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The Questionable Origins and Longevity of the Tree Act

February 2009

Citation: ELR 10101

Author: Richard A. Westin

On May 22, 2008, a phenomenal event occurred in the taxation of timber: regular business corporations became entitled--for one year--to claim a tax rate of not over 15% on various kinds of dispositions of timber. The change arose under the Timber Revitalization and Economic Enhancement Act of 2007, known as the TREE Act, which was enacted as a component of the Food, Conservation, and Energy Act of 2008, popularly known as the Farm Bill.

The heart of the TREE Act provisions is a reduction of the tax rate regular (C2) corporations pay on their on "qualified timber gain" to 15% for a one-year period starting May 22, 2008. The trees disposed of must be held for over 15 years. The benefit of the new law extends to corporate timber-cutting companies with suitably aged cutting contracts. Ordinarily, no such income would be taxed as capital gains (subject to a 15% ceiling rate otherwise available only for noncorporate taxpayers), but instead as ordinary income, taxable at rates up to 35%. There were also significant revenue-reducing amendments to the taxation of timber transactions by real estate investment trusts, which are not discussed here. The tantalizing question is whether this legislative nose under the tent flap will become a permanent feature of the Internal Revenue Code (IRC), as is often the case with "temporary" provisions.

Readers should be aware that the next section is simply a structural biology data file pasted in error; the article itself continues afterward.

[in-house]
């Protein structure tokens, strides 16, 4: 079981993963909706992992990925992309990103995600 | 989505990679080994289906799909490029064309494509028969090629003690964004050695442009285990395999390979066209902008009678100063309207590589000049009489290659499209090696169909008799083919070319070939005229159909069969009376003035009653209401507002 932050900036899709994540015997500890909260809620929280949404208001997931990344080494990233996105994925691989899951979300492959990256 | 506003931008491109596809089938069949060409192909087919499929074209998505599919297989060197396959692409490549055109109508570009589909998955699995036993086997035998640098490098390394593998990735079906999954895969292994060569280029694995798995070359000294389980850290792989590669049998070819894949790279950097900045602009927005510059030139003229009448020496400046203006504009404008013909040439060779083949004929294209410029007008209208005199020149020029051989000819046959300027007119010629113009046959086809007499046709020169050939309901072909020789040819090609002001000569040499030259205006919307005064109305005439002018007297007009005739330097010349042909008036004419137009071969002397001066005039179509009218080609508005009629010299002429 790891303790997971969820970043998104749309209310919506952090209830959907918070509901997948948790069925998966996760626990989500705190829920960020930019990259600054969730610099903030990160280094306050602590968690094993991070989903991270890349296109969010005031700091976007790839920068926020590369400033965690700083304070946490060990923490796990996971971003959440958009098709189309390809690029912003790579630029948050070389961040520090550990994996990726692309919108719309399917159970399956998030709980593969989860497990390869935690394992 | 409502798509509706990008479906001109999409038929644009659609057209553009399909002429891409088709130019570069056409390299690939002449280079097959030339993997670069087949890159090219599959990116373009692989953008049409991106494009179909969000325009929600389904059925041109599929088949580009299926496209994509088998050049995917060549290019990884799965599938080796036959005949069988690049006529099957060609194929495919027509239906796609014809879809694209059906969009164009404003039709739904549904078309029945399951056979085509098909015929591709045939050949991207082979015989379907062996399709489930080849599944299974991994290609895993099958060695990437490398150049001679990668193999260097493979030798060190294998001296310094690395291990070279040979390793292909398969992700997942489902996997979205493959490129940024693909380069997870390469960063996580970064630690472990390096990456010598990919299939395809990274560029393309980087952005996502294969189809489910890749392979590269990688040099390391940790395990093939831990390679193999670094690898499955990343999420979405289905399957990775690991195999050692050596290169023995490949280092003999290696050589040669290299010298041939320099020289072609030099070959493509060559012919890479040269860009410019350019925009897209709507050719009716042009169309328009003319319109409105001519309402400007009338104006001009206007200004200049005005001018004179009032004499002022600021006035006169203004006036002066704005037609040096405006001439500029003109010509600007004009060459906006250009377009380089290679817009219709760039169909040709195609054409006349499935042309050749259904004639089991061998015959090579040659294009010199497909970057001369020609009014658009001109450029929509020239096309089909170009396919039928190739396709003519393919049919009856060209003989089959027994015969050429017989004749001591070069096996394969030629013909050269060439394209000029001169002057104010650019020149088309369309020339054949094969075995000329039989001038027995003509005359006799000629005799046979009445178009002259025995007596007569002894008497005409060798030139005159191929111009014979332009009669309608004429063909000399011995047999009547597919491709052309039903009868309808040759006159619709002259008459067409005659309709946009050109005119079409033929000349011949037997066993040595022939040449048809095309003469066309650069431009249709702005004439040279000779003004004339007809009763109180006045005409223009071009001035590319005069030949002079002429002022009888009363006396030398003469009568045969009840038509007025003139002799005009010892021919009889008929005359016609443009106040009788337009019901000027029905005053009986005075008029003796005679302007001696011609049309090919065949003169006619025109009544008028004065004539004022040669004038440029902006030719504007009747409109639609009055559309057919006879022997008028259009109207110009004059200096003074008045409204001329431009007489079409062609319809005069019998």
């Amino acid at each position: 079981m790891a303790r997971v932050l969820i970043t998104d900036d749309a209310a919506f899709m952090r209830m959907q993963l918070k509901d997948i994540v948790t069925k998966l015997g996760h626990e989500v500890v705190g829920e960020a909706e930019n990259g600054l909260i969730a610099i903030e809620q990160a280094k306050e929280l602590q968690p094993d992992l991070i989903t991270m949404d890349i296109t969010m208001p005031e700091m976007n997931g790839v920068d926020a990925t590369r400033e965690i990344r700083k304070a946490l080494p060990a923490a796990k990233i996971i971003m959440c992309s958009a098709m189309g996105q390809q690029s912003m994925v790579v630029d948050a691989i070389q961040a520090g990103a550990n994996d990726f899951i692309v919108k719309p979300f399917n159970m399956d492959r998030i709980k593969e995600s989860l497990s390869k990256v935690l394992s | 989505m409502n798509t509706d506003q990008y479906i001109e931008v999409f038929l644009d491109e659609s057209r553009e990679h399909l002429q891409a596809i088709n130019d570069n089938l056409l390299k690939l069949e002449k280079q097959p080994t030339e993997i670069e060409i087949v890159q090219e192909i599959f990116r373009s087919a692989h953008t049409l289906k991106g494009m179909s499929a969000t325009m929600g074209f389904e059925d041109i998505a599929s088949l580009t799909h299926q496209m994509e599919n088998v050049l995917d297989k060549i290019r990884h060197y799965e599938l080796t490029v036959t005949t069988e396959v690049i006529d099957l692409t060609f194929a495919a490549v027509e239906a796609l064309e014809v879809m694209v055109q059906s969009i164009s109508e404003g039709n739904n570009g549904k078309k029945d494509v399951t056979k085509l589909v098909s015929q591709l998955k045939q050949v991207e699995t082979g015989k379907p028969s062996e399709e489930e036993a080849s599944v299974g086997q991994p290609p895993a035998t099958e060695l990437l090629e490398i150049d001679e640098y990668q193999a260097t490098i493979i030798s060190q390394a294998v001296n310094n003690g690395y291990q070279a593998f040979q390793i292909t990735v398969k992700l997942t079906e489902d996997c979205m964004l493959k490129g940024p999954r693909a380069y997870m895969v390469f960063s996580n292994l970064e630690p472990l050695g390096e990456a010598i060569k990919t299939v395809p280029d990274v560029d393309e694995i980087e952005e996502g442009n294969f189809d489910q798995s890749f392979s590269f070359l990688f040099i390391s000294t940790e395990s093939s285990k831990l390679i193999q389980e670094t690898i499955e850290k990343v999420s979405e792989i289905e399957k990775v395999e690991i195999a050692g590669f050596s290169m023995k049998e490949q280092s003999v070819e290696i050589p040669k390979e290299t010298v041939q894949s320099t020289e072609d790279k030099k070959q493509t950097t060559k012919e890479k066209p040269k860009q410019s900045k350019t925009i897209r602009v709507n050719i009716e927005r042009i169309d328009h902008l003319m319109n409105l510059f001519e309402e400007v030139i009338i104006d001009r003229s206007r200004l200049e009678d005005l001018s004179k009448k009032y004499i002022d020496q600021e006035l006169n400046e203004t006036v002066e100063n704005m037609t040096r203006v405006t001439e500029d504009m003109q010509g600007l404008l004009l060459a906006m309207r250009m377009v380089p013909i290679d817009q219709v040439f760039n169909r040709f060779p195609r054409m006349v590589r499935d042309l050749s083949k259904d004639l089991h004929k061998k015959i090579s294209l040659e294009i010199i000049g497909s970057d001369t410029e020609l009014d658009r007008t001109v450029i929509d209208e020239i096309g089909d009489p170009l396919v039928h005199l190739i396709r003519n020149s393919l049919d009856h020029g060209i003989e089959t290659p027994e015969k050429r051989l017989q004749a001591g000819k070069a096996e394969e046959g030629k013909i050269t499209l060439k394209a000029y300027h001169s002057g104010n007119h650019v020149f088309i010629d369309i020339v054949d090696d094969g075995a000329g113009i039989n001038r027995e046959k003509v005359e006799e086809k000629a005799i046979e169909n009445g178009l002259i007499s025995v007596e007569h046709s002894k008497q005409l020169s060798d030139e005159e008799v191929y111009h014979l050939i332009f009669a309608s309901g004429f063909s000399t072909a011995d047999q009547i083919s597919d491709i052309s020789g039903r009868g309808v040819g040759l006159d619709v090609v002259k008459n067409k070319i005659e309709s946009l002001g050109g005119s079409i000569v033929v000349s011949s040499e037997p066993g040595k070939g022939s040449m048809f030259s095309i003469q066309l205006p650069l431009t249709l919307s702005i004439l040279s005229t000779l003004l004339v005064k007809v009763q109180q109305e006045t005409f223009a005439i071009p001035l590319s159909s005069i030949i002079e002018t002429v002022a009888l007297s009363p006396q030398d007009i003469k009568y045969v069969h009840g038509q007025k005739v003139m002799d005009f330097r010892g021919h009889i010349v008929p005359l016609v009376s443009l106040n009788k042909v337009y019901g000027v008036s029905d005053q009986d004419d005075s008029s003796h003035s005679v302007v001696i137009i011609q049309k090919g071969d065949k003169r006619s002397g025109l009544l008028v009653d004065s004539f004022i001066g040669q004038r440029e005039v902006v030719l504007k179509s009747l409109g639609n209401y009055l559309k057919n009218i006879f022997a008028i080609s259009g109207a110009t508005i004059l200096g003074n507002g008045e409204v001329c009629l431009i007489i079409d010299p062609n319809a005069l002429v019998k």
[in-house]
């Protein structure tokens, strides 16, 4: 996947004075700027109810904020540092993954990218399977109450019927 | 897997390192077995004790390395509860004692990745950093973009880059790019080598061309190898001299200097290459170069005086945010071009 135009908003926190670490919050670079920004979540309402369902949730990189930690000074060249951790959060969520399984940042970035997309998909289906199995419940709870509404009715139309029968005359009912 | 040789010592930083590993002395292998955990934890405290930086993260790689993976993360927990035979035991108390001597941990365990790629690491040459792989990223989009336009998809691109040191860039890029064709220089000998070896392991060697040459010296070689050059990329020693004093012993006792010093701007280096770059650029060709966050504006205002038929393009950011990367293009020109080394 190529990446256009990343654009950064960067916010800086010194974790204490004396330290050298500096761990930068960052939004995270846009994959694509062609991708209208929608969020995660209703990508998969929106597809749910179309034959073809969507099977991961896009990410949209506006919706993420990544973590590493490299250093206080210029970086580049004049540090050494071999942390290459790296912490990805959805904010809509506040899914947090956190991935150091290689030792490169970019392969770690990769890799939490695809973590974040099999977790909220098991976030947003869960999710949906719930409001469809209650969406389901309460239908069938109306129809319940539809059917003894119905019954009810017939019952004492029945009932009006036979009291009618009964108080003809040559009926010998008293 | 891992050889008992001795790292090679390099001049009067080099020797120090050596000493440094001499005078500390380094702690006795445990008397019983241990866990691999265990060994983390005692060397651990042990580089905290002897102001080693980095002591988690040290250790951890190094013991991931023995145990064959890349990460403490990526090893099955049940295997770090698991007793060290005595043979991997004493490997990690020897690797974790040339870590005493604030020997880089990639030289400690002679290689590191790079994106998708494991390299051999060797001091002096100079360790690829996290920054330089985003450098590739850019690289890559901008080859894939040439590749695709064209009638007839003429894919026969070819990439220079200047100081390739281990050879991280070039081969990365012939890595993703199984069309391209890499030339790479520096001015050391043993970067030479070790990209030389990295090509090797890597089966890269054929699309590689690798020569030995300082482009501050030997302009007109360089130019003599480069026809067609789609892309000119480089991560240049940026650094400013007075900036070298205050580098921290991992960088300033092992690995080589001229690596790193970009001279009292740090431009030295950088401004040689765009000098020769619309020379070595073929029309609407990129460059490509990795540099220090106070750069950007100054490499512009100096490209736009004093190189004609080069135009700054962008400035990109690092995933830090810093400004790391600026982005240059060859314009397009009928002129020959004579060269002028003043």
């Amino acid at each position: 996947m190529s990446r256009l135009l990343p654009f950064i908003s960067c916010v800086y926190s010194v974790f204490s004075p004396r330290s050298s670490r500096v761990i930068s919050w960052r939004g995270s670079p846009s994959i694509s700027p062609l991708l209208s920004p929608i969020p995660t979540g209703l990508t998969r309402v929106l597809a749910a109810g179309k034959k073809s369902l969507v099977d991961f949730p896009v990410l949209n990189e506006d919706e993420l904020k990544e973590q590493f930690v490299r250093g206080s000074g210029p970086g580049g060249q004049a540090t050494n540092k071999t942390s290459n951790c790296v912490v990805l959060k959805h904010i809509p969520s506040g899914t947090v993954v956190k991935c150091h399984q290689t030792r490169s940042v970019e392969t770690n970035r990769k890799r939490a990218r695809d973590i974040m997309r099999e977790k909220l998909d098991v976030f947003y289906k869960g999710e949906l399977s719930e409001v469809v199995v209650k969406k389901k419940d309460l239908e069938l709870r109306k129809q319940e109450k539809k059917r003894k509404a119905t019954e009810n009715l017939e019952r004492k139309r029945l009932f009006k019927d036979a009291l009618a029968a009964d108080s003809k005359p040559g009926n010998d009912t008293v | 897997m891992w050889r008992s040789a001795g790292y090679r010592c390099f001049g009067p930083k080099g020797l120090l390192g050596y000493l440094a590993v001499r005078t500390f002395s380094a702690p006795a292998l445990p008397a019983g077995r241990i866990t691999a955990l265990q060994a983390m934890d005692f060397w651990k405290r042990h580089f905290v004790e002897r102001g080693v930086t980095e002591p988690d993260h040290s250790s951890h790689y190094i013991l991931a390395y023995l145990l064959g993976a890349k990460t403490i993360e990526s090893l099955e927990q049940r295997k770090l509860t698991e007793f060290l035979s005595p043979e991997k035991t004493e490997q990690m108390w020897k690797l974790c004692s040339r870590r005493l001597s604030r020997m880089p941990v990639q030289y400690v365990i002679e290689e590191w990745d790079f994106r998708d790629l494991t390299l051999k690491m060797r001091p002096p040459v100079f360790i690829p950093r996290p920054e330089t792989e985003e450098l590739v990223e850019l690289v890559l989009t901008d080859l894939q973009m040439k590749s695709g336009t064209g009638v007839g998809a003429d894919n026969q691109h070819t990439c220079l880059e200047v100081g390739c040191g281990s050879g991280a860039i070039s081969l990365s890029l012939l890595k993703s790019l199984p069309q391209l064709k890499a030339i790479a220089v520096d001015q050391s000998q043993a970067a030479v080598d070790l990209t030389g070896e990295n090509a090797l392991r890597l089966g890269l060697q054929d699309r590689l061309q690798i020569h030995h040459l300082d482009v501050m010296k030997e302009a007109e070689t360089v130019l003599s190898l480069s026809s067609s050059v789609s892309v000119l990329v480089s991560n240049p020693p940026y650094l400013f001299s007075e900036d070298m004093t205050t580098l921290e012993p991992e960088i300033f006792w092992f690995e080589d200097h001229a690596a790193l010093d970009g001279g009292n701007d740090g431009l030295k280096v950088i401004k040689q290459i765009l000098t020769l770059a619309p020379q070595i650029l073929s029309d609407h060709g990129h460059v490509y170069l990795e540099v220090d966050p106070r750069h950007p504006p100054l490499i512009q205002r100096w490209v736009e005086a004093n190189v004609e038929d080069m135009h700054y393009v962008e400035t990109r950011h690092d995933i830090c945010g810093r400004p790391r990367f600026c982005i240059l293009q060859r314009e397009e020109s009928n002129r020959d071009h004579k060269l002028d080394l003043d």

Richard A. Westin is a Professor of Law at University of Kentucky Law School.

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